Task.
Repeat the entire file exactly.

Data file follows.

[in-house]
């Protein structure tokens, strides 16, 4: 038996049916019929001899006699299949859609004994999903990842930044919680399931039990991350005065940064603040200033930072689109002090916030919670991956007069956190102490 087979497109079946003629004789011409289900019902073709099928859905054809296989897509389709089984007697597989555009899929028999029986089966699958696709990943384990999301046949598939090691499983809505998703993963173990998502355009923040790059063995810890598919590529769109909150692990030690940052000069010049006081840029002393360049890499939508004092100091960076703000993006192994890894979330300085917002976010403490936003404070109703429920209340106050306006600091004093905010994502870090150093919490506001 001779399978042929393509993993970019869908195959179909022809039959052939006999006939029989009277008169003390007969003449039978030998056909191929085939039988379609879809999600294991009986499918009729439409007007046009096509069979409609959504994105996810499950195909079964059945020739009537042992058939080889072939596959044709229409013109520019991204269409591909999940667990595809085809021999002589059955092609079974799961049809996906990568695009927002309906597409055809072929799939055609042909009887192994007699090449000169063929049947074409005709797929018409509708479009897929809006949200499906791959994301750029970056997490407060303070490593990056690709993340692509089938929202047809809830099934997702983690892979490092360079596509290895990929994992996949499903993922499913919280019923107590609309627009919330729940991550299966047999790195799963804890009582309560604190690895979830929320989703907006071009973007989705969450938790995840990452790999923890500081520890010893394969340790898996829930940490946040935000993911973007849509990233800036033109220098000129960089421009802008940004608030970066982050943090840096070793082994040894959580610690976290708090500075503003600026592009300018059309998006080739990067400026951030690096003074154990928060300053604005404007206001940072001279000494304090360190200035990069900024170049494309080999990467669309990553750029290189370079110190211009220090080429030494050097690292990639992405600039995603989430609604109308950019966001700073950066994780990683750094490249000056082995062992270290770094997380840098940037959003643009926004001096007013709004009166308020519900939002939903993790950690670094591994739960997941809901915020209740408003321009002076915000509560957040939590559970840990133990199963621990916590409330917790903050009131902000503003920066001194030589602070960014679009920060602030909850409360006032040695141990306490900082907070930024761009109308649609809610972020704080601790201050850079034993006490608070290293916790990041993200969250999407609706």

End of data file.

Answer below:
[in-house]
């Protein structure tokens, strides 16, 4: 038996049916019929001899006699299949859609004994999903990842930044919680399931039990991350005065940064603040200033930072689109002090916030919670991956007069956190102490 087979497109079946003629004789011409289900019902073709099928859905054809296989897509389709089984007697597989555009899929028999029986089966699958696709990943384990999301046949598939090691499983809505998703993963173990998502355009923040790059063995810890598919590529769109909150692990030690940052000069010049006081840029002393360049890499939508004092100091960076703000993006192994890894979330300085917002976010403490936003404070109703429920209340106050306006600091004093905010994502870090150093919490506001 001779399978042929393509993993970019869908195959179909022809039959052939006999006939029989009277008169003390007969003449039978030998056909191929085939039988379609879809999600294991009986499918009729439409007007046009096509069979409609959504994105996810499950195909079964059945020739009537042992058939080889072939596959044709229409013109520019991204269409591909999940667990595809085809021999002589059955092609079974799961049809996906990568695009927002309906597409055809072929799939055609042909009887192994007699090449000169063929049947074409005709797929018409509708479009897929809006949200499906791959994301750029970056997490407060303070490593990056690709993340692509089938929202047809809830099934997702983690892979490092360079596509290895990929994992996949499903993922499913919280019923107590609309627009919330729940991550299966047999790195799963804890009582309560604190690895979830929320989703907006071009973007989705969450938790995840990452790999923890500081520890010893394969340790898996829930940490946040935000993911973007849509990233800036033109220098000129960089421009802008940004608030970066982050943090840096070793082994040894959580610690976290708090500075503003600026592009300018059309998006080739990067400026951030690096003074154990928060300053604005404007206001940072001279000494304090360190200035990069900024170049494309080999990467669309990553750029290189370079110190211009220090080429030494050097690292990639992405600039995603989430609604109308950019966001700073950066994780990683750094490249000056082995062992270290770094997380840098940037959003643009926004001096007013709004009166308020519900939002939903993790950690670094591994739960997941809901915020209740408003321009002076915000509560957040939590559970840990133990199963621990916590409330917790903050009131902000503003920066001194030589602070960014679009920060602030909850409360006032040695141990306490900082907070930024761009109308649609809610972020704080601790201050850079034993006490608070290293916790990041993200969250999407609706």